MANILA — The House of Representatives is urging the Department of Education (DepEd) to give an automatic passing mark to students during the previous school year (SY).
The lower chamber of Congress adopted House Resolution No. 2267, which asked the education department to exercise "scholastic leniency" to elementary and high school students by giving them an automatic passing mark for SY 2020-2021.
The lawmakers, based on the resolution, said this was a way of protecting students' health and well-being from the abrupt changes in education delivery during the COVID-19 pandemic.
The health crisis forced Philippine schools to close and shift to distance or remote learning.
"The serious threat posed by the COVID-19 pandemic, the troubling consequences of the attendant quarantine measures, and the destruction wrought by these severe weather disturbances during the School Year 2020-2021 have resulted in challenges that have affected or compromised the health and well-being of both teachers and students," the resolution said.
Remote learning has also become a new source of stress for teachers and students who lack access to proper devices and unstable internet connection, the lawmakers said.
But education psychologist Lizamarie Olegario said remote education should not focus on passing marks but on developing students' competencies.
"It's not good to simply say 'automatic pass.' Definitely, everybody should pass, but there's a need to improve the delivery of remote learning to make students learn," said Olegario, who teaches at the University of the Philippines College of Education.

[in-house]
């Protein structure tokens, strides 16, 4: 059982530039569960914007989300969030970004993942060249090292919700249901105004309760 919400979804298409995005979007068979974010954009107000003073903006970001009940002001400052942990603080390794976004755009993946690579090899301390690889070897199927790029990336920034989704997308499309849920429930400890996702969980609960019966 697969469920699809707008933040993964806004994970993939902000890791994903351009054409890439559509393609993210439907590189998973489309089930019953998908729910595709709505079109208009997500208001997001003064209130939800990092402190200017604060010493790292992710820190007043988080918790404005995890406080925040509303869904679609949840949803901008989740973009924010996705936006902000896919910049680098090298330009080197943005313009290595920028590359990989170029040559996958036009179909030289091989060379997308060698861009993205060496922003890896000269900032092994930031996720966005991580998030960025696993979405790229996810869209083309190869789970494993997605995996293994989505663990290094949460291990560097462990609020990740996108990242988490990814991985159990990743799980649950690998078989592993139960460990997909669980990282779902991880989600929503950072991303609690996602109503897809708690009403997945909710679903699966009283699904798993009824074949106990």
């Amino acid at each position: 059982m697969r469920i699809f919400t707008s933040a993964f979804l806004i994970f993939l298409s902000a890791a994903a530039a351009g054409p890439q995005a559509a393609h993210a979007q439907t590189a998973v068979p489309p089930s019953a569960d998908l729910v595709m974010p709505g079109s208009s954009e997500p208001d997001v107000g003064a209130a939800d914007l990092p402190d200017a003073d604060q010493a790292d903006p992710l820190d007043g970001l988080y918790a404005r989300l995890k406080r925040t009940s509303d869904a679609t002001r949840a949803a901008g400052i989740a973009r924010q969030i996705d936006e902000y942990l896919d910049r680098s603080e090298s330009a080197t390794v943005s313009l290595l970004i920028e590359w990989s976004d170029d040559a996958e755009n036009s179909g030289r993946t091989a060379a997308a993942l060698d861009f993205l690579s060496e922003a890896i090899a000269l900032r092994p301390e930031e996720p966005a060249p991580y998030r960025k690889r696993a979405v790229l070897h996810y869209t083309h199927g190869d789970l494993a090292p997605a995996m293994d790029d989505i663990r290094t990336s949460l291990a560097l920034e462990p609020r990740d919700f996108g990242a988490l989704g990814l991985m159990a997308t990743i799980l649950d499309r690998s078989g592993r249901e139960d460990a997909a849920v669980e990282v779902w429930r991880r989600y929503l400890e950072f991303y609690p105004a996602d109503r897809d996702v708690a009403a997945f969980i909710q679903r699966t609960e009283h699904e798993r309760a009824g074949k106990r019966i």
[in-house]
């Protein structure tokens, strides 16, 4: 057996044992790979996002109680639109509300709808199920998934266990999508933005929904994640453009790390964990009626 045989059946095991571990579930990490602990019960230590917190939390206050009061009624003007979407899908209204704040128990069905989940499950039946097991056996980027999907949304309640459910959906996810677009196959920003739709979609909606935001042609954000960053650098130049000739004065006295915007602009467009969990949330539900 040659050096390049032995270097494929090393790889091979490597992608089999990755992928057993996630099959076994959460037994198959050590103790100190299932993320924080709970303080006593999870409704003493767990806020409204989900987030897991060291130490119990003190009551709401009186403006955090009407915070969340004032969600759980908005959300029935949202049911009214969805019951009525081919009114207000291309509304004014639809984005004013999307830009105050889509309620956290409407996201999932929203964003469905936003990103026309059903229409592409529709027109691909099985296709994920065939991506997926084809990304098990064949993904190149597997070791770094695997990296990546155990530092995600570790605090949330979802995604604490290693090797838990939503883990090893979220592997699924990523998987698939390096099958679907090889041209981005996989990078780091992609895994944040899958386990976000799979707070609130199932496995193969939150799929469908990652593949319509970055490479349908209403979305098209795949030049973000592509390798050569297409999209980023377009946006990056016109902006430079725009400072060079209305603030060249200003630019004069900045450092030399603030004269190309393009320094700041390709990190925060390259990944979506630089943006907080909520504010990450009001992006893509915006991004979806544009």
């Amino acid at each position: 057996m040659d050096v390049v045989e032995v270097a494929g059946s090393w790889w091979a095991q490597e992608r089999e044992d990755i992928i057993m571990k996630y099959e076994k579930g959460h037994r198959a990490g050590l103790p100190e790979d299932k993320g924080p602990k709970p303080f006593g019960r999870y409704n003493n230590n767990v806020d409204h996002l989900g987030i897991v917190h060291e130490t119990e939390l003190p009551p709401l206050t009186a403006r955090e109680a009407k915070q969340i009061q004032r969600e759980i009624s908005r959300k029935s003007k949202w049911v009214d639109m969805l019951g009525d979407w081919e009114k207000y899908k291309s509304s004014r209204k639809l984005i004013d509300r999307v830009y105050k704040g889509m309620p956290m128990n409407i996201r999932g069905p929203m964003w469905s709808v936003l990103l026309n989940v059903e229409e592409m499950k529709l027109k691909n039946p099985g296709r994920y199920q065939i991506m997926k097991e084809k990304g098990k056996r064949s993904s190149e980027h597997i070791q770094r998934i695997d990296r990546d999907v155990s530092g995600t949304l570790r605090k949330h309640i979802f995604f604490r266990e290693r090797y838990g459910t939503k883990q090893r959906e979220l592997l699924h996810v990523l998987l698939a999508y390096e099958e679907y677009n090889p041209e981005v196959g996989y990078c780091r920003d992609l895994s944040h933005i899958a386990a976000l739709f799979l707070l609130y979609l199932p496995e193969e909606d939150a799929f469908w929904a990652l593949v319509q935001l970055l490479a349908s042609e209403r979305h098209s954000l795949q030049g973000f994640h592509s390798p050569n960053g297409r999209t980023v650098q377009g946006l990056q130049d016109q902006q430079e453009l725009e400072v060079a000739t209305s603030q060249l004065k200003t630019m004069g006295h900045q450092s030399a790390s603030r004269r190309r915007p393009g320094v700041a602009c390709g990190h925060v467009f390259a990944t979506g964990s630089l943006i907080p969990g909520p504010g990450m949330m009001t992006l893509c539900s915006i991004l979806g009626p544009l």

Olegario is also a member of the Movement for Safe, Equitable, Quality and Relevant Education, which earlier this year conducted a survey that found that a majority of Filipino students believe they "learned less" during the first year under remote learning.
Alliance of Concerned Teachers Secretary General Raymond Basilio, meanwhile, said the resolution does not solve the "learning crisis" in the country.
Lawmakers should have instead passed measures that addressed the problems of distance learning, such as the lack of gadgets and inadequate internet connection, Basilio said.
ABS-CBN has reached out to DepEd officials for a reaction but they have yet to respond as of writing.
Acknowledging the limitations of remote learning, the DepEd is planning to gradually reopen schools. Its first step is to hold a pilot test of limited in-person classes in select schools to see if it is safe to hold classroom sessions.
— With a report from Jaehwa Bernardo, ABS-CBN News
FROM THE ARCHIVES